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Last updateWed, 16 Oct 2019 12am







    Monday, October 14, 2019-7:15:50A.M.






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DLNR advises hog producers on proximity of African Swine Fever

(DLNR) — The CNMI Department of Lands and Natural Resources in collaboration with the U.S. Department of Agriculture Animal and Plant Health Inspection Service advises the public and local hog producers that the highly contagious African Swine Fever has made its way from China to the Philippines with the potential to spread towards the Micronesian region.

On Sept. 9, 2019, USDA-APHIS alerted DLNR that the Philippines confirmed that African Swine Fever caused the deaths of hundreds of pigs in towns near its capital city of Manila, becoming the latest Asian country to be affected by the highly contagious viral disease.

According to CNMI state veterinarian Dr. Ignacio Dela Cruz, official notification has been made to immediate DLNR staff, agricultural quarantine inspectors, small pig farms as well as airport and seaport quarantine offices regarding the USDA-APHIS report of the African Swine Fever outbreak in the Philippines’ Rizal and Bulacan backyard hog producers.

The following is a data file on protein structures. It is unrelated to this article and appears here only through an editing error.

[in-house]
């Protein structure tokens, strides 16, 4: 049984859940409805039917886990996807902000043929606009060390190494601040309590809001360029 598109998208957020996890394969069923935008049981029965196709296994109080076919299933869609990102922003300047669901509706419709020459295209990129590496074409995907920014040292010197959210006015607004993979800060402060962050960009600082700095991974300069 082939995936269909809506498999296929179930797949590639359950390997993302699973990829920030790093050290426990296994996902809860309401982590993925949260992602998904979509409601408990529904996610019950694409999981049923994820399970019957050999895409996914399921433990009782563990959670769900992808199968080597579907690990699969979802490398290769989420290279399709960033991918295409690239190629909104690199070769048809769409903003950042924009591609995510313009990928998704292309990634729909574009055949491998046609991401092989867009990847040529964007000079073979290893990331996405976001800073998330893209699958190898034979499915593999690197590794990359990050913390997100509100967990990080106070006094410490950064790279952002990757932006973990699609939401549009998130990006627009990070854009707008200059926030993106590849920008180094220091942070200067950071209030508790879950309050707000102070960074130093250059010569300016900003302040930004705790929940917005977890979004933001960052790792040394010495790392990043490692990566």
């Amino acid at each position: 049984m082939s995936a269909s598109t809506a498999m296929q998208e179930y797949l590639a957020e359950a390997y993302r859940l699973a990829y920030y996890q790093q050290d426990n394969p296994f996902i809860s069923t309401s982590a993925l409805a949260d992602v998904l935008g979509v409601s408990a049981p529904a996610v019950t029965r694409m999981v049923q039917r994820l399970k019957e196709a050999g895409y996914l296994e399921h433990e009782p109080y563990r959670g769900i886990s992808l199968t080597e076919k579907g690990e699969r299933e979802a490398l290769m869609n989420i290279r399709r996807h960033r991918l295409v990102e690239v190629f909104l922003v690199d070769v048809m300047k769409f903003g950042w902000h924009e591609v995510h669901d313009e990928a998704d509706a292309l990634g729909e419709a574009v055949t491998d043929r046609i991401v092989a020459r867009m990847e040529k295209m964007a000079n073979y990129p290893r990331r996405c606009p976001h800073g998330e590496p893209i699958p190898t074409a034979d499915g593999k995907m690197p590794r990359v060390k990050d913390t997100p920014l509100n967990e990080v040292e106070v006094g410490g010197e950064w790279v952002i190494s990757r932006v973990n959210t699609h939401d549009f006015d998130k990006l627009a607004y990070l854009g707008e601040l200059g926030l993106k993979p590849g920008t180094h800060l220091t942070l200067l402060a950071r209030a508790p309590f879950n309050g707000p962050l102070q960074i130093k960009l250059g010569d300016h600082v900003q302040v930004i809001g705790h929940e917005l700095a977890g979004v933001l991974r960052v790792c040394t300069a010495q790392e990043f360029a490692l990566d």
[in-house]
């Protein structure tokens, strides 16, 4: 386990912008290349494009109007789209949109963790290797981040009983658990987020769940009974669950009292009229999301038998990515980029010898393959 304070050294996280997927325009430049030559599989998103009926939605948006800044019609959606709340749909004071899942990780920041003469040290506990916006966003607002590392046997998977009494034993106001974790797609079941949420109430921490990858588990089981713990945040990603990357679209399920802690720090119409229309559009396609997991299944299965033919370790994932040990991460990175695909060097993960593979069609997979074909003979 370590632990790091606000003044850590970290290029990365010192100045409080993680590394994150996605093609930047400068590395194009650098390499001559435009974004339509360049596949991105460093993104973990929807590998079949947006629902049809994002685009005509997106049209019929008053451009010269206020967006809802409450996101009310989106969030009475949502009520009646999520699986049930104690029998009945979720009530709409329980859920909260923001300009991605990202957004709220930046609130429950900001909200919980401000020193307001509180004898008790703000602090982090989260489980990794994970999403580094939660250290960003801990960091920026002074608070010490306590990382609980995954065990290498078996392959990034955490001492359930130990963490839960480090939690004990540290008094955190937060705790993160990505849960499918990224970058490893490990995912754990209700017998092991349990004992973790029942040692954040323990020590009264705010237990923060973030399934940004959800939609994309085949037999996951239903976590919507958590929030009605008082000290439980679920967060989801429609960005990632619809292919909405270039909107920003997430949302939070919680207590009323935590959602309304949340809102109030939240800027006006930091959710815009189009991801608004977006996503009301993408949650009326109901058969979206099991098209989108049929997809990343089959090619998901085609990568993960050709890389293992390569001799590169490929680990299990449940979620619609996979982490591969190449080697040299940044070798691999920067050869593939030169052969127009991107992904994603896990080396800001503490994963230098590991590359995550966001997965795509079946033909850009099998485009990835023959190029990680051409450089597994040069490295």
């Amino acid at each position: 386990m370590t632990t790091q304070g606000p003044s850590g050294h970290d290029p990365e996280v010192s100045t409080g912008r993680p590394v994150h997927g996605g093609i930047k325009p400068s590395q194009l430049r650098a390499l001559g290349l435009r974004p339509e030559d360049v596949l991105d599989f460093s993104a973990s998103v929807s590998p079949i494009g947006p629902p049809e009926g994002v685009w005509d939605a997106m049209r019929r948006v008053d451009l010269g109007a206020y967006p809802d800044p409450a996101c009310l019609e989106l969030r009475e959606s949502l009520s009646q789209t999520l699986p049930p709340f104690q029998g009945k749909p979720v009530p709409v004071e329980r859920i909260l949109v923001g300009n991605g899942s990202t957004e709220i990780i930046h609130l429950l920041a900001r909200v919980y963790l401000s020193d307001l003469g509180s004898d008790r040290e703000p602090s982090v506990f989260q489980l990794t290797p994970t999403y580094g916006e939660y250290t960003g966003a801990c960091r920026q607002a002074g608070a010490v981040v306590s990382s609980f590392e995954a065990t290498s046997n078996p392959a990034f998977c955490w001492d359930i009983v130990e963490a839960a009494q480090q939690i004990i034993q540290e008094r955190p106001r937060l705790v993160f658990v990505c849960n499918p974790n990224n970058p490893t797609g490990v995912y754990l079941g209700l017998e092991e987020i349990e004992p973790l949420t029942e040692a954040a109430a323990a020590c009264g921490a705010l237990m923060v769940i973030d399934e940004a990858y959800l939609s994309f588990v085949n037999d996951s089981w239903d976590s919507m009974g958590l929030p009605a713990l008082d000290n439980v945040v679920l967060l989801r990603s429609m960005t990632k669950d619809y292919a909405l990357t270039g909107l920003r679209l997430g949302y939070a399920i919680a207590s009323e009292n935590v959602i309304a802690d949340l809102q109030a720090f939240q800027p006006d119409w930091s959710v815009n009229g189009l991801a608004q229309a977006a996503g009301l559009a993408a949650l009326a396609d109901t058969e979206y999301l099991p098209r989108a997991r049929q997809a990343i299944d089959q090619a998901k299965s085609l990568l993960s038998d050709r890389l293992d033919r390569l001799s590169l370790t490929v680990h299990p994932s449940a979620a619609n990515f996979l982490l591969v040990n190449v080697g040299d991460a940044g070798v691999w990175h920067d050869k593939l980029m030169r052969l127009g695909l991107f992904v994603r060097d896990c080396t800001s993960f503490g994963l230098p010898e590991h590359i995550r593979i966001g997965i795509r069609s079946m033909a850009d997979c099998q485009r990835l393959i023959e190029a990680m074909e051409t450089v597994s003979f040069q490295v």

Dr. Dela Cruz noted that the latest survey of livestock and poultry for Saipan was conducted in 2017. The survey accounted for 36 hog or swine producers with a total of 999 hogs or pigs being raised. These numbers, however, are just approximate numbers of the total swine producers on the island in 2017 and accounted for only 90 percent of the total swine population on Saipan.

“I’ve contacted the supervising officers of our Airport and Seaport Agricultural Quarantine and told them about the African Swine Fever outbreak in the Philippines that was reported on September 9, 2019. The first case was reported on August 19, 2019. Rizal and Bulacan are two provinces that are currently under quarantine. I think the plan of the Philippine government is to cull, contain, and completely eradicate the disease, which is supposed to be very complex, difficult and challenging, requiring a lot of manpower and funding resources,” Dr. Dela Cruz said.

Secretary of Lands and Natural Resources Anthony Benavente emphasized that although African Swine Fever has not officially reached the Micronesian region, every effort must be made to prevent its entrance due to the proximity of affected countries.

“African Swine Fever is a highly contagious and deadly disease that can adversely affect our livestock. Our state veterinarian advised our quarantine officers to instruct every inspector to confiscate and incinerate all pork products encountered at the seaport and airport, and to conduct careful inspection of each cargo and passenger from the Philippines and other ASF infected countries like China, Vietnam, Cambodia, Mongolia, Hong Kong, North Korea, Laos, Thailand, and other Asian countries. We advise our hog producers, and distributors to be mindful of this and practice extra caution until further advisement from USDA and our office,” Benavente said.

USDA-APHIS shared that the Philippine agriculture department on August 19, 2019 opened a probe following increased swine deaths from backyard raisers and ordered that all pigs within a 1 km (about 0.62 mile) radius of infected farms be removed.